Several global media reviews have prepared the way for blue chip brands to place all their eggs into one basket. In many cases this year, that has meant one holding group or media agency brand managing several markets, where previously they might have enlisted various agencies across a region.
Take the example of Google. The tech giant consolidated its entire multibillion-dollar global media account into WPP’s Essence; it had previously worked with it for digital media and programmatic, but had been using Omnicom Media Group for offline media buying.
Then there’s Coca-Cola, which placed most of its marketing support (media and creative) into WPP.
The trend is not new, but appears to be gaining momentum with large multinationals.
But is this move to consolidate with single global agency groups a sign of things to come, or just a transitory phase?
Campaign asked agency leaders and new business consultants why global companies are consolidating and what this means for them.
Jenny Biggam, founder, the7stars
There are several different client and pitch behaviours that we are observing as we (hopefully) move forward from the pandemic and lockdowns. The volume of new-business pitches overall is certainly increasing, and every agency is choosing with care which pitches to take part in and which ones to decline. Many clients delayed their pitch processes during lockdown, preferring to meet agencies IRL rather than appoint a new partner over Zoom—and these delayed pitches are adding to the overall volume of new-business activity.
Equally, many agencies and clients cemented their relationships in the virtual world. Clients have needed more support than ever from their agencies during the past two years and the agencies that were able to step up and deliver are reaping the rewards now. The best agencies have used the pandemic as a reset opportunity, creating new structures, adding new services, and hiring new skillsets. As the best agencies emerge stronger than ever, it's natural for some loyal clients to consolidate their business relationship with their existing agency partners.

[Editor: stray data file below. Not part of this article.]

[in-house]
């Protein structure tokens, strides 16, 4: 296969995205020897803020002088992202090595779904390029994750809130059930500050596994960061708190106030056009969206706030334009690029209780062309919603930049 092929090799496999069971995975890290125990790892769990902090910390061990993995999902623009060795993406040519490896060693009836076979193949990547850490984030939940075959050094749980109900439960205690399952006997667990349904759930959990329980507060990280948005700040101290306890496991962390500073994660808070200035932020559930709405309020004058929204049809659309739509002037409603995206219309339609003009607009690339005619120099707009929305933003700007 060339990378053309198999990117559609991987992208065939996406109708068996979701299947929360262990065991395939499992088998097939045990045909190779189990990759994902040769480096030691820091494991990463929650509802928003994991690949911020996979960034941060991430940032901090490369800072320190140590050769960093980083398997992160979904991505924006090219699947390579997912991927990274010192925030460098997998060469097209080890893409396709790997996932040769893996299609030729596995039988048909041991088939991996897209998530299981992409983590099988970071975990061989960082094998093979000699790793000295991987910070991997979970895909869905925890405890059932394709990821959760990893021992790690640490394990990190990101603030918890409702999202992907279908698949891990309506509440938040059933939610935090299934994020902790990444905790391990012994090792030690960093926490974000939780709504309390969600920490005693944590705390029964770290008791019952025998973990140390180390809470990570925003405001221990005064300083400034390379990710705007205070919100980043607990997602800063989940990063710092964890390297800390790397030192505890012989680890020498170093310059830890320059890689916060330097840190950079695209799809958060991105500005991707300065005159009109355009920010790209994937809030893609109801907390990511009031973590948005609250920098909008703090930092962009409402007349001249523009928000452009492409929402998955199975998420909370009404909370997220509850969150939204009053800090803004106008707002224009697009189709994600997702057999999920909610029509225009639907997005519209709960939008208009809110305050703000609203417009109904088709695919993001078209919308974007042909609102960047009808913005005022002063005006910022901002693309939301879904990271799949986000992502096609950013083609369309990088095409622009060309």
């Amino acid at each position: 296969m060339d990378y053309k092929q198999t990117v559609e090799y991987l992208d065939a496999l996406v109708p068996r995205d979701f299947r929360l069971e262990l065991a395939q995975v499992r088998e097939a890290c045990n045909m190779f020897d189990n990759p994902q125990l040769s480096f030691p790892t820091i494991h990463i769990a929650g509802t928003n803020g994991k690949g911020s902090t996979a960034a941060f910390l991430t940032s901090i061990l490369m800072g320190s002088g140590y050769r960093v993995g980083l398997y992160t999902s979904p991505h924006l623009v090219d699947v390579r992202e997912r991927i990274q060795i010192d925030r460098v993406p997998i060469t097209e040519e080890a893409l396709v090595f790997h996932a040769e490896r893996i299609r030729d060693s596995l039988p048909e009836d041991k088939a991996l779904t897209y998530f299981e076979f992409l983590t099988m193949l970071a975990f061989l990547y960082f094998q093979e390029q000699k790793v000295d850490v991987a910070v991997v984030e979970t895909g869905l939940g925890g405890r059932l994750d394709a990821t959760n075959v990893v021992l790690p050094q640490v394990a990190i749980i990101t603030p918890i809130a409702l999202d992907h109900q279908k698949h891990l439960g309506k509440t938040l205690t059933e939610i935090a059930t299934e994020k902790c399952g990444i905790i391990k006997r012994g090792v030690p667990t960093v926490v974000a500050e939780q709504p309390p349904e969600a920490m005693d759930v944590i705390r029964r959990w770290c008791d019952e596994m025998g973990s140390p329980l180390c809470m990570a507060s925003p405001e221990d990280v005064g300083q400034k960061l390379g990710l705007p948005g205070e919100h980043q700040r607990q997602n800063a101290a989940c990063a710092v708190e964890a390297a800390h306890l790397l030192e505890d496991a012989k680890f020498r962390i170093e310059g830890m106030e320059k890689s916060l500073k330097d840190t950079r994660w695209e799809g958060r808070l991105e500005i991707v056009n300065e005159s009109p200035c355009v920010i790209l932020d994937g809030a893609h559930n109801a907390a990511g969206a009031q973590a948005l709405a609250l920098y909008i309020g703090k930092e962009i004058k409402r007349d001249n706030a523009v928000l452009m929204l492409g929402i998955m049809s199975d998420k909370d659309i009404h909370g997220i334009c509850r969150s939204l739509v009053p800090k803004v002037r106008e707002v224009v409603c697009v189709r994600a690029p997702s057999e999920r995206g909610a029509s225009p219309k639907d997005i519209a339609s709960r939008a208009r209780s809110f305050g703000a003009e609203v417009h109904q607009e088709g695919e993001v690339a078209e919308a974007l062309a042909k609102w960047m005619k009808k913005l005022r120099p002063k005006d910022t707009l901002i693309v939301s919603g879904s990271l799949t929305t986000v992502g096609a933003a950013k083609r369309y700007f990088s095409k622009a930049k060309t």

Paul Phillips, MD, AAR Group
The super-tanker global brands are on a neverending journey of bedding in, working with or exiting their media agency arrangements. Every year, depending on the governance lifecycle, there will be businesses that dock their accounts in a pitch port for what is never less than six months, and often much longer, before setting on their way with an evolved or completely new set of media agency partners. And if you want to know what’s likely to come to market in 2022, I suggest looking at the brands that haven’t reviewed since between 2017 and 2019, as three to five years appears to be the predominant review cycle.
Sasha Schmitz, MD data and digital media EMEA, MediaMonks
Yes. The writing is on the wall. Brands are starting to understand the need to collapse organisational silos in their marketing teams and agency landscape, since the consumer demands a seamless customer experience across screens. We don’t want to be followed around by a product that we just bought, so this means that tactics and channel strategy need to come together. Technology (for example CTV) and advanced data and measurement are bridging the offline and online worlds, so as synergies become key advantages, it makes less and less sense to engage multiple agencies that are not connecting strategies across channels or markets and that are siloing a brand’s data.
This momentum around consolidation is also extending beyond just media into efforts to de-silo media, data and content practices. Forward-looking brands are seeing the value in having a flywheel approach to data-driven customer journey strategy, informing media planning, informing content production, and then measuring it all for continuous optimisation.
David Indo, chief executive, ID Comms Advisory
Consolidation will be a big trend in new-business reviews for the next year or two because holding companies and networks have become much better at providing seductive, data and tech-enabled, operational solutions to complex client demands and internal dynamics.
The ease of dealing with a one-stop shop solution remains compelling to those large advertisers that can justify such efforts.
For those big-spending advertisers that also want to continue to maximise their ability to secure hard savings and cost reductions from an ever-diminishing offline budgets, consolidation offers the easiest and most effective way to access immediate pricing improvements.
The bottom line is that consolidation delivers on the very attractive prizes of ease of management, cheaper media and often reduced fees.
Andrew Mortimer, MD, The Aperto Partnership
What The Aperto Partnership is seeing is that as our clients’ business models are becoming complex, so are their requirements from their agency operating models. This may drive consolidation when there’s a greater need for more central control over media value, performance, data or technology, but equally can drive a desire to partner more specialist agencies.
We have seen some holding group "one stop shop" integrated models for media and creative challenged, as clients move back to selecting individual agencies and building hybrid teams.
The rise of nextgen digital specialists, whose capabilities closely align with ecommerce businesses and can offer global scale, is also a serious threat for traditional media agencies and holding groups, which have been investing heavily in their digital offerings.